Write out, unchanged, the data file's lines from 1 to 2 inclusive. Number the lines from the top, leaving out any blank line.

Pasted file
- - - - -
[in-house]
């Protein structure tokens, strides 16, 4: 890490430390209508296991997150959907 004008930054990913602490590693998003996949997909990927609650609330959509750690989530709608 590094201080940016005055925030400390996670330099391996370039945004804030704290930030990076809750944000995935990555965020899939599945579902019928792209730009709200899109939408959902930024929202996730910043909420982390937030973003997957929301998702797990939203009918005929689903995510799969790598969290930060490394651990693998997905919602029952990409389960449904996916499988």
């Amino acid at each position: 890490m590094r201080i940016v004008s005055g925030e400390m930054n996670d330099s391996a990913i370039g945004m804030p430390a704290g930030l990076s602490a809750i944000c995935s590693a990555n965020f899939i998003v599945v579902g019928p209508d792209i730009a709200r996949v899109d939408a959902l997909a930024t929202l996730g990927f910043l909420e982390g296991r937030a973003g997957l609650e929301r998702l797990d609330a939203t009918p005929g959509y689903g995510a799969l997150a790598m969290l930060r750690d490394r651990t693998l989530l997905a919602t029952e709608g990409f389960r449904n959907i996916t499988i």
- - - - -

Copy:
[in-house]
């Protein structure tokens, strides 16, 4: 890490430390209508296991997150959907 004008930054990913602490590693998003996949997909990927609650609330959509750690989530709608 590094201080940016005055925030400390996670330099391996370039945004804030704290930030990076809750944000995935990555965020899939599945579902019928792209730009709200899109939408959902930024929202996730910043909420982390937030973003997957929301998702797990939203009918005929689903995510799969790598969290930060490394651990693998997905919602029952990409389960449904996916499988």